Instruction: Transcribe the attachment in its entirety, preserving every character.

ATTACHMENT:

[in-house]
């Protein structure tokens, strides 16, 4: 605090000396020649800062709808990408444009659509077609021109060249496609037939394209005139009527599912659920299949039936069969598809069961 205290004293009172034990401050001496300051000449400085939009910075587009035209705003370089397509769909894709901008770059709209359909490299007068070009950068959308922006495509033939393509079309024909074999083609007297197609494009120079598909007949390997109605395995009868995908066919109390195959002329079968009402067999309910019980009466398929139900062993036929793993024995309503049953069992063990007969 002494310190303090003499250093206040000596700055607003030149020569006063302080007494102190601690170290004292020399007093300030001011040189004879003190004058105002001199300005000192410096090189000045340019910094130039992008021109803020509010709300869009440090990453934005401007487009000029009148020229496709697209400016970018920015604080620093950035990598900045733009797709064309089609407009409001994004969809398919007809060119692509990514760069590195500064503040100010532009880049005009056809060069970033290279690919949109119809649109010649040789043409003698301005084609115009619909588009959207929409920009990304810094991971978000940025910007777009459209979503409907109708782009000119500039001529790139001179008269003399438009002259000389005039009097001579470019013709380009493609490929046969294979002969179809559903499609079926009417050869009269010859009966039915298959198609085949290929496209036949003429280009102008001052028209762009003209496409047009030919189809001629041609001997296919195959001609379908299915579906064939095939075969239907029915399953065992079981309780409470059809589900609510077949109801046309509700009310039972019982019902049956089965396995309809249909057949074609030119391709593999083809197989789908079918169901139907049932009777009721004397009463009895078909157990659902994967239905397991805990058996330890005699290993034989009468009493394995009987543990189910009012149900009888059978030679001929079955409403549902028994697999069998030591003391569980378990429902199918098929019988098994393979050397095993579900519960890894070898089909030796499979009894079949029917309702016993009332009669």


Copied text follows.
[in-house]
């Protein structure tokens, strides 16, 4: 605090000396020649800062709808990408444009659509077609021109060249496609037939394209005139009527599912659920299949039936069969598809069961 205290004293009172034990401050001496300051000449400085939009910075587009035209705003370089397509769909894709901008770059709209359909490299007068070009950068959308922006495509033939393509079309024909074999083609007297197609494009120079598909007949390997109605395995009868995908066919109390195959002329079968009402067999309910019980009466398929139900062993036929793993024995309503049953069992063990007969 002494310190303090003499250093206040000596700055607003030149020569006063302080007494102190601690170290004292020399007093300030001011040189004879003190004058105002001199300005000192410096090189000045340019910094130039992008021109803020509010709300869009440090990453934005401007487009000029009148020229496709697209400016970018920015604080620093950035990598900045733009797709064309089609407009409001994004969809398919007809060119692509990514760069590195500064503040100010532009880049005009056809060069970033290279690919949109119809649109010649040789043409003698301005084609115009619909588009959207929409920009990304810094991971978000940025910007777009459209979503409907109708782009000119500039001529790139001179008269003399438009002259000389005039009097001579470019013709380009493609490929046969294979002969179809559903499609079926009417050869009269010859009966039915298959198609085949290929496209036949003429280009102008001052028209762009003209496409047009030919189809001629041609001997296919195959001609379908299915579906064939095939075969239907029915399953065992079981309780409470059809589900609510077949109801046309509700009310039972019982019902049956089965396995309809249909057949074609030119391709593999083809197989789908079918169901139907049932009777009721004397009463009895078909157990659902994967239905397991805990058996330890005699290993034989009468009493394995009987543990189910009012149900009888059978030679001929079955409403549902028994697999069998030591003391569980378990429902199918098929019988098994393979050397095993579900519960890894070898089909030796499979009894079949029917309702016993009332009669």